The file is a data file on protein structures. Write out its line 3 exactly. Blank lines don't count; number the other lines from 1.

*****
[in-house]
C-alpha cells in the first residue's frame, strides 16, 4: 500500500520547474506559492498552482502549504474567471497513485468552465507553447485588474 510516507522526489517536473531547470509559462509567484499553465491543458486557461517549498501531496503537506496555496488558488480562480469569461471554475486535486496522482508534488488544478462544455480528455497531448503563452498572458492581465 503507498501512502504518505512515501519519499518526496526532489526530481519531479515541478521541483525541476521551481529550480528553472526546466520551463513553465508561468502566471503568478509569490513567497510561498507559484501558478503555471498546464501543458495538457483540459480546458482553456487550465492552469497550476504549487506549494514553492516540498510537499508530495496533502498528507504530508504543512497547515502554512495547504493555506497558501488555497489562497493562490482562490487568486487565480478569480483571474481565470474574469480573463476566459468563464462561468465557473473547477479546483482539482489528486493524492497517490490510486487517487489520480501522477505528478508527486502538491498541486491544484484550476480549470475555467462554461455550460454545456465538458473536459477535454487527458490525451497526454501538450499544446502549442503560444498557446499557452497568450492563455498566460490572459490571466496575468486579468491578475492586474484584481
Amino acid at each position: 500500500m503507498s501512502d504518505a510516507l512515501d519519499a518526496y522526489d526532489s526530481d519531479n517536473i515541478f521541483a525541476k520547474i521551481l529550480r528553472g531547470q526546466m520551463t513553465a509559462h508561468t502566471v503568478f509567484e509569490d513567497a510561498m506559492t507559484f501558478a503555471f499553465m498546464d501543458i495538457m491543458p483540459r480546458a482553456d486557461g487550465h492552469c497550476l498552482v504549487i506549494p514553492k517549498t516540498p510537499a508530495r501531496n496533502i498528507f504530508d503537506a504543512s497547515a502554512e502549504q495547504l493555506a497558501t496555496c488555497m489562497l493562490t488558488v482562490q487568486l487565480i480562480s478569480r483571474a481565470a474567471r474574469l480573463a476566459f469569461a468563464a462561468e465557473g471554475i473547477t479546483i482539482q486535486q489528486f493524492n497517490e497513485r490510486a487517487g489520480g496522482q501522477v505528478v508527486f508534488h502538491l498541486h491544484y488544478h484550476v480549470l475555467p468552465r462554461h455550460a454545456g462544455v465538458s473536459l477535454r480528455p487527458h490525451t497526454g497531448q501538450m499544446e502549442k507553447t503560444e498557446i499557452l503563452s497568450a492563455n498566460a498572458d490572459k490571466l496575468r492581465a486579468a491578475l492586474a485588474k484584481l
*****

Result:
Amino acid at each position: 500500500m503507498s501512502d504518505a510516507l512515501d519519499a518526496y522526489d526532489s526530481d519531479n517536473i515541478f521541483a525541476k520547474i521551481l529550480r528553472g531547470q526546466m520551463t513553465a509559462h508561468t502566471v503568478f509567484e509569490d513567497a510561498m506559492t507559484f501558478a503555471f499553465m498546464d501543458i495538457m491543458p483540459r480546458a482553456d486557461g487550465h492552469c497550476l498552482v504549487i506549494p514553492k517549498t516540498p510537499a508530495r501531496n496533502i498528507f504530508d503537506a504543512s497547515a502554512e502549504q495547504l493555506a497558501t496555496c488555497m489562497l493562490t488558488v482562490q487568486l487565480i480562480s478569480r483571474a481565470a474567471r474574469l480573463a476566459f469569461a468563464a462561468e465557473g471554475i473547477t479546483i482539482q486535486q489528486f493524492n497517490e497513485r490510486a487517487g489520480g496522482q501522477v505528478v508527486f508534488h502538491l498541486h491544484y488544478h484550476v480549470l475555467p468552465r462554461h455550460a454545456g462544455v465538458s473536459l477535454r480528455p487527458h490525451t497526454g497531448q501538450m499544446e502549442k507553447t503560444e498557446i499557452l503563452s497568450a492563455n498566460a498572458d490572459k490571466l496575468r492581465a486579468a491578475l492586474a485588474k484584481l